Risk Premium Will Not Reach 'Arab Spring' Highs

BMI View: We increased ou r 2013 average price for WTI and Brent following the risk -on sentiment that has gripped the markets. Though we do not see oil prices reaching the same le vels as during the Arab Spring due to the contained nature of the escalation , we do recognise the risk premium tha t is underlying the oil prices. Tapering will be the counter-force to watch out for over September that will be able to take prices back down. We are also pricing in another sharp rise in WTI towards the end of the year when the 700,000 b/d Houston Lateral pipeline is due to come onstream.

The rally in prices over the past week has prompted us to raise our 2013 average Brent price to US$111/bbl and WTI to US$102/bbl; from US$106/bbl and US$99/bbl respectively. Supply disruptions in key producers like Iraq, Libya and Nigeria have stoked market worries about supplies, which are now exacerbated by tensions in Syria.

Political risk premium has dominated oil trading, sending the main contracts (WTI and Brent) into the highest levels since February 2013 for Brent, and for the entire 2013 for WTI. As we head into the fourth quarter of the year there will be four main events that will be able to move the oil markets, with this escalation in the Syrian civil war the most pertinent force behind rising prices. We also note key events such as the September 22 nd German federal elections, the pending decision by the US Federal Reserve on tapering monetary easing, and progress with Japan's implementation of the 'third' arrow. Of the above, the biggest counter-weight to the Syrian political risk premium is going to be the Fed tapering, which we have noted to be negative for oil prices.

Supply Disruptions Persist
Oil - Global Supply/Demand Balance, 000s b/d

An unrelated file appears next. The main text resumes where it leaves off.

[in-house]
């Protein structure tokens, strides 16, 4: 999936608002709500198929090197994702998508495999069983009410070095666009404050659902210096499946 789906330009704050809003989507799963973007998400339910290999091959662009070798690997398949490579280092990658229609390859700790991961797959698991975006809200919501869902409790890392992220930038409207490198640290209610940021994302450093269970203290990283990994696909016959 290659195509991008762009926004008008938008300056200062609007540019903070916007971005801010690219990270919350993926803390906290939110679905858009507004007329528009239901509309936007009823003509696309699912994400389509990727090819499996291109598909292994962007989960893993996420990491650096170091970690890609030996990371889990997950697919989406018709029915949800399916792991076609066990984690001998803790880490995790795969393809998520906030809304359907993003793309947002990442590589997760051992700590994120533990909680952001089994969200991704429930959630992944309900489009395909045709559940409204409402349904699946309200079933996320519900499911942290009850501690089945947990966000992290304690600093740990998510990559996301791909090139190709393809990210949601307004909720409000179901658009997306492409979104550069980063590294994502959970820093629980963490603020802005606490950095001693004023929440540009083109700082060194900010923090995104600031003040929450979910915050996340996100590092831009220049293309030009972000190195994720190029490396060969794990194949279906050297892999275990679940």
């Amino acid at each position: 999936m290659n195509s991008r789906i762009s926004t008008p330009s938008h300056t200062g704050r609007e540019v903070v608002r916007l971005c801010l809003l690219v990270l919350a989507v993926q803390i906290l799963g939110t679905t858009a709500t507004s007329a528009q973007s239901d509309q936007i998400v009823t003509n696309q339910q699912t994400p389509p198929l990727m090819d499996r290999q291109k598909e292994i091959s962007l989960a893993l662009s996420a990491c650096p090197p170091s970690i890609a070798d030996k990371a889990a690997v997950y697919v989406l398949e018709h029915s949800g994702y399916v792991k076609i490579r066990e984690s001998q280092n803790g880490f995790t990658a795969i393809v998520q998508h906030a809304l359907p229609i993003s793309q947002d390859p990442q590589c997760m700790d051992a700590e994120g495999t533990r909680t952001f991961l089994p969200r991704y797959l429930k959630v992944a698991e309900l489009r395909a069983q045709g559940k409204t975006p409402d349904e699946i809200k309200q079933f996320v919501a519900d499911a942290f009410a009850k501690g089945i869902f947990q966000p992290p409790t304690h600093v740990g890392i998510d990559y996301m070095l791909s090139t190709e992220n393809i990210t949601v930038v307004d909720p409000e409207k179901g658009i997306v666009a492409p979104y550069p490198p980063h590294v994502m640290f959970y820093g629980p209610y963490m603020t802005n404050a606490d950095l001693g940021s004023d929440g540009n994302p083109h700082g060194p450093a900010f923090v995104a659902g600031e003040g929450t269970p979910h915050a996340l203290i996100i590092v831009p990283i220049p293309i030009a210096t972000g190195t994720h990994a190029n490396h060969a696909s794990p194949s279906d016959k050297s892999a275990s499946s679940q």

BMI View: We increased ou r 2013 average price for WTI and Brent following the risk -on sentiment that has gripped the markets. Though we do not see oil prices reaching the same le vels as during the Arab Spring due to the contained nature of the escalation , we do recognise the risk premium tha t is underlying the oil prices. Tapering will be the counter-force to watch out for over September that will be able to take prices back down. We are also pricing in another sharp rise in WTI towards the end of the year when the 700,000 b/d Houston Lateral pipeline is due to come onstream.

The rally in prices over the past week has prompted us to raise our 2013 average Brent price to US$111/bbl and WTI to US$102/bbl; from US$106/bbl and US$99/bbl respectively. Supply disruptions in key producers like Iraq, Libya and Nigeria have stoked market worries about supplies, which are now exacerbated by tensions in Syria.

Spot - 02/09/2013 2013f 2014f 2015f 2016f
*BMI is part of the BBG Consensus surveys. f=forecast. Source: Bloomberg, BMI
WTI - BBG Consensus* 106.8 101.5 100 101.5 97
Brent - BBG Consensus 113.8 108 107 107 102.5
Brent / WTI Spread - BBG Consensus 7 6.5 7 5.5 5.5
WTI - BMI Forecast 102 101 101 96
Brent - BMI Forecast 111 103 102 101
Brent / WTI Spread - BMI 9 2 1 5

Political risk premium has dominated oil trading, sending the main contracts (WTI and Brent) into the highest levels since February 2013 for Brent, and for the entire 2013 for WTI. As we head into the fourth quarter of the year there will be four main events that will be able to move the oil markets, with this escalation in the Syrian civil war the most pertinent force behind rising prices. We also note key events such as the September 22 nd German federal elections, the pending decision by the US Federal Reserve on tapering monetary easing, and progress with Japan's implementation of the 'third' arrow. Of the above, the biggest counter-weight to the Syrian political risk premium is going to be the Fed tapering, which we have noted to be negative for oil prices.